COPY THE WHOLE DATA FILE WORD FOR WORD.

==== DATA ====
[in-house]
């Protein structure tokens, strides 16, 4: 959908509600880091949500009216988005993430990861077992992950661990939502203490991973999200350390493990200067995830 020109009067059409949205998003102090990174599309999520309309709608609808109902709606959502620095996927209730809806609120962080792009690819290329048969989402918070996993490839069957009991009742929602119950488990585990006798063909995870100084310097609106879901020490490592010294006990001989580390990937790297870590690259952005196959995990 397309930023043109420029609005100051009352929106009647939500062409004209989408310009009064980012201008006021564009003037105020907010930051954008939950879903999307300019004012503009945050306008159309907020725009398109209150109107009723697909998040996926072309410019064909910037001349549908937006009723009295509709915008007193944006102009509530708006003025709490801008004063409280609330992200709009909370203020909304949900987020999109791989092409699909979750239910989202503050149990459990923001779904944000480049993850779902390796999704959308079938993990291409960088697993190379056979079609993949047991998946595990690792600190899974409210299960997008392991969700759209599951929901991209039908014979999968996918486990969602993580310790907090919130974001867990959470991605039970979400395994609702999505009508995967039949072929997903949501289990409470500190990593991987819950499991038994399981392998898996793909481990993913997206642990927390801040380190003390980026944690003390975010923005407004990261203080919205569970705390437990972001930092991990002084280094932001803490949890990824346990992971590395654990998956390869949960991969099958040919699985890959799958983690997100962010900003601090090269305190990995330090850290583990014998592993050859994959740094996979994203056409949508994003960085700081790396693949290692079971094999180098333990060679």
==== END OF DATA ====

[in-house]
């Protein structure tokens, strides 16, 4: 959908509600880091949500009216988005993430990861077992992950661990939502203490991973999200350390493990200067995830 020109009067059409949205998003102090990174599309999520309309709608609808109902709606959502620095996927209730809806609120962080792009690819290329048969989402918070996993490839069957009991009742929602119950488990585990006798063909995870100084310097609106879901020490490592010294006990001989580390990937790297870590690259952005196959995990 397309930023043109420029609005100051009352929106009647939500062409004209989408310009009064980012201008006021564009003037105020907010930051954008939950879903999307300019004012503009945050306008159309907020725009398109209150109107009723697909998040996926072309410019064909910037001349549908937006009723009295509709915008007193944006102009509530708006003025709490801008004063409280609330992200709009909370203020909304949900987020999109791989092409699909979750239910989202503050149990459990923001779904944000480049993850779902390796999704959308079938993990291409960088697993190379056979079609993949047991998946595990690792600190899974409210299960997008392991969700759209599951929901991209039908014979999968996918486990969602993580310790907090919130974001867990959470991605039970979400395994609702999505009508995967039949072929997903949501289990409470500190990593991987819950499991038994399981392998898996793909481990993913997206642990927390801040380190003390980026944690003390975010923005407004990261203080919205569970705390437990972001930092991990002084280094932001803490949890990824346990992971590395654990998956390869949960991969099958040919699985890959799958983690997100962010900003601090090269305190990995330090850290583990014998592993050859994959740094996979994203056409949508994003960085700081790396693949290692079971094999180098333990060679």